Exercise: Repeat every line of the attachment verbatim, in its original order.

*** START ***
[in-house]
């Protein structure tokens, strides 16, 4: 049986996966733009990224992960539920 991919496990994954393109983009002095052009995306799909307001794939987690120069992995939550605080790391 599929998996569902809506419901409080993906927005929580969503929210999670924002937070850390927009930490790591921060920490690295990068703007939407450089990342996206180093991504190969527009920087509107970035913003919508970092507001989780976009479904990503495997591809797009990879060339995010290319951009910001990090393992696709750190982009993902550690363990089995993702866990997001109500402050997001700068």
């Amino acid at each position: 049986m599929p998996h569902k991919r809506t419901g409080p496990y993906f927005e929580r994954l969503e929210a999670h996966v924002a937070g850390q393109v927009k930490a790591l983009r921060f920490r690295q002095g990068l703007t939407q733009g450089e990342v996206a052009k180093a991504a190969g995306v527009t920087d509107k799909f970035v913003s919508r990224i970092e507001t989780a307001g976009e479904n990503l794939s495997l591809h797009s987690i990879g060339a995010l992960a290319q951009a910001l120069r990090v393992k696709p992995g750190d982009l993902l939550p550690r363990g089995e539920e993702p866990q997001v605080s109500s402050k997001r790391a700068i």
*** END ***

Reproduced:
[in-house]
């Protein structure tokens, strides 16, 4: 049986996966733009990224992960539920 991919496990994954393109983009002095052009995306799909307001794939987690120069992995939550605080790391 599929998996569902809506419901409080993906927005929580969503929210999670924002937070850390927009930490790591921060920490690295990068703007939407450089990342996206180093991504190969527009920087509107970035913003919508970092507001989780976009479904990503495997591809797009990879060339995010290319951009910001990090393992696709750190982009993902550690363990089995993702866990997001109500402050997001700068």
């Amino acid at each position: 049986m599929p998996h569902k991919r809506t419901g409080p496990y993906f927005e929580r994954l969503e929210a999670h996966v924002a937070g850390q393109v927009k930490a790591l983009r921060f920490r690295q002095g990068l703007t939407q733009g450089e990342v996206a052009k180093a991504a190969g995306v527009t920087d509107k799909f970035v913003s919508r990224i970092e507001t989780a307001g976009e479904n990503l794939s495997l591809h797009s987690i990879g060339a995010l992960a290319q951009a910001l120069r990090v393992k696709p992995g750190d982009l993902l939550p550690r363990g089995e539920e993702p866990q997001v605080s109500s402050k997001r790391a700068i």